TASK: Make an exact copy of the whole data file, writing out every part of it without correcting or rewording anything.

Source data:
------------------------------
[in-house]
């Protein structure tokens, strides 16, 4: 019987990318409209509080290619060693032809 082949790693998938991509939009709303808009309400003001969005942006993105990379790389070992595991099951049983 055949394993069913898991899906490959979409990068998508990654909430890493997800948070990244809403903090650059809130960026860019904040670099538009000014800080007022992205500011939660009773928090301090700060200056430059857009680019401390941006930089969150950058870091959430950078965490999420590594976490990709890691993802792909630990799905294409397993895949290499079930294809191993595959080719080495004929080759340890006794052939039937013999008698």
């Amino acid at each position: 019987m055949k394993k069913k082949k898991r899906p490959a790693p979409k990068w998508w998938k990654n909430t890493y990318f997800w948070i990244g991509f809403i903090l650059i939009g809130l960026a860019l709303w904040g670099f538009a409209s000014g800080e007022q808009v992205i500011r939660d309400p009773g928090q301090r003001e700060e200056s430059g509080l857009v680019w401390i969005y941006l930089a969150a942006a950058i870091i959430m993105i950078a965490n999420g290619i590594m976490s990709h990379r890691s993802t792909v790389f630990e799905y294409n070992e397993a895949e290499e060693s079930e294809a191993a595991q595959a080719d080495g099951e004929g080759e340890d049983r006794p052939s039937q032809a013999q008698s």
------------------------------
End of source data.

[in-house]
């Protein structure tokens, strides 16, 4: 019987990318409209509080290619060693032809 082949790693998938991509939009709303808009309400003001969005942006993105990379790389070992595991099951049983 055949394993069913898991899906490959979409990068998508990654909430890493997800948070990244809403903090650059809130960026860019904040670099538009000014800080007022992205500011939660009773928090301090700060200056430059857009680019401390941006930089969150950058870091959430950078965490999420590594976490990709890691993802792909630990799905294409397993895949290499079930294809191993595959080719080495004929080759340890006794052939039937013999008698």
């Amino acid at each position: 019987m055949k394993k069913k082949k898991r899906p490959a790693p979409k990068w998508w998938k990654n909430t890493y990318f997800w948070i990244g991509f809403i903090l650059i939009g809130l960026a860019l709303w904040g670099f538009a409209s000014g800080e007022q808009v992205i500011r939660d309400p009773g928090q301090r003001e700060e200056s430059g509080l857009v680019w401390i969005y941006l930089a969150a942006a950058i870091i959430m993105i950078a965490n999420g290619i590594m976490s990709h990379r890691s993802t792909v790389f630990e799905y294409n070992e397993a895949e290499e060693s079930e294809a191993a595991q595959a080719d080495g099951e004929g080759e340890d049983r006794p052939s039937q032809a013999q008698s």